Quantcast
Home / Commentary / An Eichler-inspired mid-century granny flat

An Eichler-inspired mid-century granny flat

Multi-generational family households are making a comeback. Now homeowners are creating a second dwelling unit on their property called an Accessory Dwelling Unit or ADU.  In most residential properties, building code allows for it. Whether that unit is separate or not is explored through design.

This flexible space, sometimes referred to as a “mother-in-law” apartment, enables baby boomers to care for elderly parents while respecting their own independence, provide private quarters for adult children who return home, or can provide extra income through Airbnb or others. An ADU is often a completely separate structure, limited in square footage by the size of the existing house and its proportion to the lot. Alternatively, the approach is to create separate quarters within the existing structures. The level of connection is can be aligned to meet personal goals for privacy and independence.

My firm designed, and I developed, the Eichler Country Club Estates, an urban micro-development in the North End of Boise. There, we expanded the footprint of an original mid-century structure to develop shared housing for a group of active retirees.

We began by looking for land to build a retirement space where a few close friends and family members could live. With mid-century homes offering single-level living, we found a deteriorating but classic 1950’s structure with decent architectural bones and the right shaped plan on a large lot, an oversized garage and an in-ground pool. It made sense as the right beginning, with incredible rock and evergreen landscaping evoking Sun Valley. But the condition of the property was questionable: the original wood floors had been hastily stained black and there were five layers of flooring in the kitchen. After some demolition we discovered the original, rusted water heater had been permanently built in to the cabinetry.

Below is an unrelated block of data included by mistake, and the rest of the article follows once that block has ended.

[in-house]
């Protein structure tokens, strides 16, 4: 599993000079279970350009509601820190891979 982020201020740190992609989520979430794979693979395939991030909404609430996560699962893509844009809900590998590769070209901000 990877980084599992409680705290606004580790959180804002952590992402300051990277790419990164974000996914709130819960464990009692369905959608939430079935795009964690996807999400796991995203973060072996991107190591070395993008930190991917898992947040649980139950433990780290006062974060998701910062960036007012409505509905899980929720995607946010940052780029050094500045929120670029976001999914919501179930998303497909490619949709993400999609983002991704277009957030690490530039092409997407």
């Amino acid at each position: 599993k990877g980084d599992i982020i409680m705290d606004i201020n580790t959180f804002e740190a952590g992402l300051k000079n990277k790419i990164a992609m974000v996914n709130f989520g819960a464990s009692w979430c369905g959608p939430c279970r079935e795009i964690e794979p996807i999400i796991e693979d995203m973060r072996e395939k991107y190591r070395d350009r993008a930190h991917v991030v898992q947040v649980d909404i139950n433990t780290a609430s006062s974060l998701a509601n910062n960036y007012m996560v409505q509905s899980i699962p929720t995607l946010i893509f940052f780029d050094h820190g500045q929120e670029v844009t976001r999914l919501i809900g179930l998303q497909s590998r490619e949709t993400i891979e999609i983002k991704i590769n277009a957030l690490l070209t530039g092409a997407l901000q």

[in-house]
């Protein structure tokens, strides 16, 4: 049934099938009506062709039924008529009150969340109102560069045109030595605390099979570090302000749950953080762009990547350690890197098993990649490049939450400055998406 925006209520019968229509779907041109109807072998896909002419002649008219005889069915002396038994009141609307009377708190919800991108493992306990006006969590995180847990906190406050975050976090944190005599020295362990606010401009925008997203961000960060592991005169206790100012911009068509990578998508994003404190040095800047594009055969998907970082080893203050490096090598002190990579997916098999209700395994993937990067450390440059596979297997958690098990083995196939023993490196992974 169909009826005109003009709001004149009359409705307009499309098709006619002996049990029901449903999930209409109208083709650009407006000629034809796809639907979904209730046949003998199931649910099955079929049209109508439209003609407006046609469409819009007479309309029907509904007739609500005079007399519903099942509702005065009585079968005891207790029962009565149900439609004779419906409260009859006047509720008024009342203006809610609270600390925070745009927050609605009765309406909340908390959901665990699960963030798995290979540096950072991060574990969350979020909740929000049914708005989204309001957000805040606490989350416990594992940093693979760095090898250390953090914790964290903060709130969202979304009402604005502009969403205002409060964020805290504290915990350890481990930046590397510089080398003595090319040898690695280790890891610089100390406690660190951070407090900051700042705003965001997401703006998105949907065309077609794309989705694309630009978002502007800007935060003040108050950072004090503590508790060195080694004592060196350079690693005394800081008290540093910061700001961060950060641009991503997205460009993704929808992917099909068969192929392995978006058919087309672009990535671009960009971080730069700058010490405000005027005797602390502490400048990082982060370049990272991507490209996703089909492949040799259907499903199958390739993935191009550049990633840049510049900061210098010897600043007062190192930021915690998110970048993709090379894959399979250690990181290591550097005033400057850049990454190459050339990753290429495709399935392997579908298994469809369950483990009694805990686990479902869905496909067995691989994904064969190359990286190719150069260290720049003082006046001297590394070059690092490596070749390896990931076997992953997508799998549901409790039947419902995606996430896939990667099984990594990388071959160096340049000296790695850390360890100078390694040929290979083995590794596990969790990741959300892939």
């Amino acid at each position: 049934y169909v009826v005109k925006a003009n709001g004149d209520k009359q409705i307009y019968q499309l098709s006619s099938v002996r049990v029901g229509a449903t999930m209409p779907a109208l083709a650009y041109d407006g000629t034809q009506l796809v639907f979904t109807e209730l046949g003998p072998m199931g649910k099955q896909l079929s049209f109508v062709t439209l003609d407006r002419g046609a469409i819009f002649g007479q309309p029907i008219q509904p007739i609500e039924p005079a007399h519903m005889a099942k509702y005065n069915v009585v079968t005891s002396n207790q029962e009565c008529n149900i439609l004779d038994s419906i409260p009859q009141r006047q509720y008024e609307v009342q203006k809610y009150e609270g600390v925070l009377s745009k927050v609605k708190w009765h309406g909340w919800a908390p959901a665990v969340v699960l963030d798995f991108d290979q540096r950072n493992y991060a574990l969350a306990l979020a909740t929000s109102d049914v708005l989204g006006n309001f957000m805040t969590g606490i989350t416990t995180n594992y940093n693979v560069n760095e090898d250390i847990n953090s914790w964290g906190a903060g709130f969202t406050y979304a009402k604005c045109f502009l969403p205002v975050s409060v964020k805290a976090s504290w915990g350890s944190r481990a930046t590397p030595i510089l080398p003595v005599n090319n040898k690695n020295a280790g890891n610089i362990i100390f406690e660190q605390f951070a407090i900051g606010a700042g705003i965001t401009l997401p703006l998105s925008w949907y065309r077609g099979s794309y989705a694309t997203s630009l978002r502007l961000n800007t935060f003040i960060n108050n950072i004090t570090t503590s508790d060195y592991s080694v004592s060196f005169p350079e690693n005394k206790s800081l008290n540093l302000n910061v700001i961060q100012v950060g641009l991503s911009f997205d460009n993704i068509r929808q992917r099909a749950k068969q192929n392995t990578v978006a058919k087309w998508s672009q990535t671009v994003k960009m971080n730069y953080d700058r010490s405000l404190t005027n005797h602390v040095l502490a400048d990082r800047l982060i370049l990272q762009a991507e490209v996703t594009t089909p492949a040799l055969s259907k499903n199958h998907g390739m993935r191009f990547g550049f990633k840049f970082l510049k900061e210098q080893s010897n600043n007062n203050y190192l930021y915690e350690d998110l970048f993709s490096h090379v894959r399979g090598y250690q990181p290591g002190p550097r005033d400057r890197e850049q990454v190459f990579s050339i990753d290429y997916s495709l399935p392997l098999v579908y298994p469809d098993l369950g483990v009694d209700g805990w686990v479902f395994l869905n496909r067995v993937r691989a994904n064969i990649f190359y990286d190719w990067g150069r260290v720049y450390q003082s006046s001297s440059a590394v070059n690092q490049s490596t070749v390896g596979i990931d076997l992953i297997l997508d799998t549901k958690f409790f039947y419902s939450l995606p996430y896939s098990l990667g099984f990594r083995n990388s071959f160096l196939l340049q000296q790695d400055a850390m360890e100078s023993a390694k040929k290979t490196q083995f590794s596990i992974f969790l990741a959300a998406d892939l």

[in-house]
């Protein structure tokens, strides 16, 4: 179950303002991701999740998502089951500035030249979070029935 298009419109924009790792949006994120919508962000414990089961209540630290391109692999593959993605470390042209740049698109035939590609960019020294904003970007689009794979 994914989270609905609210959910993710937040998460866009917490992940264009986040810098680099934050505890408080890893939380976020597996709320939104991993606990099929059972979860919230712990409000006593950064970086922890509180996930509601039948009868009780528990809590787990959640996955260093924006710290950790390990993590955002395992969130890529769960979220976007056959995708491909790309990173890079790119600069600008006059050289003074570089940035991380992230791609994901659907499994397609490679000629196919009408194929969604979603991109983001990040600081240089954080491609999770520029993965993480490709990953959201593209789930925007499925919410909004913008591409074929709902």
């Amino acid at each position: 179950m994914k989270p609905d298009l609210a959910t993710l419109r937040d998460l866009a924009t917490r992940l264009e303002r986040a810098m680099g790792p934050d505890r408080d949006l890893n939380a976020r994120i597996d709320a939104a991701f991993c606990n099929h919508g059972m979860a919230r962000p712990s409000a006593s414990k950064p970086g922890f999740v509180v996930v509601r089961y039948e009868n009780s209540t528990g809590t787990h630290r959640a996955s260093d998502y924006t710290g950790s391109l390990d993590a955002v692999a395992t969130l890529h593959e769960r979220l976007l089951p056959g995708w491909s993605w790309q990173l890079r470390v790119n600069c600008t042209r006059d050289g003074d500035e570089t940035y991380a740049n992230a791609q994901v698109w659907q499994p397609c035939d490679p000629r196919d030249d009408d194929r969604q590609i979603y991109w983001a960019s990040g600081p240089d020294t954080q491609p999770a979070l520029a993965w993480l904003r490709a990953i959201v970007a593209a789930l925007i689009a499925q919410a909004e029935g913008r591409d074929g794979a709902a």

The existing home was square in shape and the lot setbacks allowed for some expansion in the right areas. At the rear, we maximized space in the residence by adding a double master bedroom wing to create a courtyard-like enclosure adjacent to a large yard. The garage bounded one side, the double master bedroom the other. The yard is perfect for a pool, an evening sit around a firepit or a game of bocce ball. Across the courtyard near the kitchen, we added a built-in barbecue unit. Connecting the new studio and the double master bedroom, we extended existing sidewalks and poured a new concrete porch to the level of the house, which serves as an al fresco dining area under the bow of the original roof line.

Projecting out to the street from the front of the building was an office space that could serve as a bedroom with a closet. We divided and insulated the four-plus-car garage to accommodate another studio ADU with a kitchenette and plumbing for a future full bath. Each bedroom suite was planned with independent access from the exterior. View privacy from each space was carefully considered with window offset, and those to neighboring properties raised to a 66” sill height. Completing the view at the apex of the courtyard was a large galvanized sculpture.